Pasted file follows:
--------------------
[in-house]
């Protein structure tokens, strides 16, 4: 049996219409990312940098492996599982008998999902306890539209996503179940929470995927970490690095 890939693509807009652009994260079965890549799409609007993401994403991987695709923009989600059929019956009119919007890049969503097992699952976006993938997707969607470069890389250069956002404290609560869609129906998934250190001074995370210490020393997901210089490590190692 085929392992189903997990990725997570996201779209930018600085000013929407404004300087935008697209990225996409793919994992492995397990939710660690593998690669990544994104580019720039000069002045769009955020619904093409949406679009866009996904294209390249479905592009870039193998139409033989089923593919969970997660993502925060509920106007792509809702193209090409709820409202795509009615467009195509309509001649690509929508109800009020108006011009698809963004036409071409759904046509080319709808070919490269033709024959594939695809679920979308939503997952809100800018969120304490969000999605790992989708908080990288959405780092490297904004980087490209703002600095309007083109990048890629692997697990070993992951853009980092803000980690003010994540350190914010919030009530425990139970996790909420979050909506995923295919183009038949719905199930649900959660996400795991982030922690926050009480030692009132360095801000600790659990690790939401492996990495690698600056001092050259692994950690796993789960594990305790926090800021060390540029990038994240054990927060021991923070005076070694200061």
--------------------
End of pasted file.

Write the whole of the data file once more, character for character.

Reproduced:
[in-house]
């Protein structure tokens, strides 16, 4: 049996219409990312940098492996599982008998999902306890539209996503179940929470995927970490690095 890939693509807009652009994260079965890549799409609007993401994403991987695709923009989600059929019956009119919007890049969503097992699952976006993938997707969607470069890389250069956002404290609560869609129906998934250190001074995370210490020393997901210089490590190692 085929392992189903997990990725997570996201779209930018600085000013929407404004300087935008697209990225996409793919994992492995397990939710660690593998690669990544994104580019720039000069002045769009955020619904093409949406679009866009996904294209390249479905592009870039193998139409033989089923593919969970997660993502925060509920106007792509809702193209090409709820409202795509009615467009195509309509001649690509929508109800009020108006011009698809963004036409071409759904046509080319709808070919490269033709024959594939695809679920979308939503997952809100800018969120304490969000999605790992989708908080990288959405780092490297904004980087490209703002600095309007083109990048890629692997697990070993992951853009980092803000980690003010994540350190914010919030009530425990139970996790909420979050909506995923295919183009038949719905199930649900959660996400795991982030922690926050009480030692009132360095801000600790659990690790939401492996990495690698600056001092050259692994950690796993789960594990305790926090800021060390540029990038994240054990927060021991923070005076070694200061």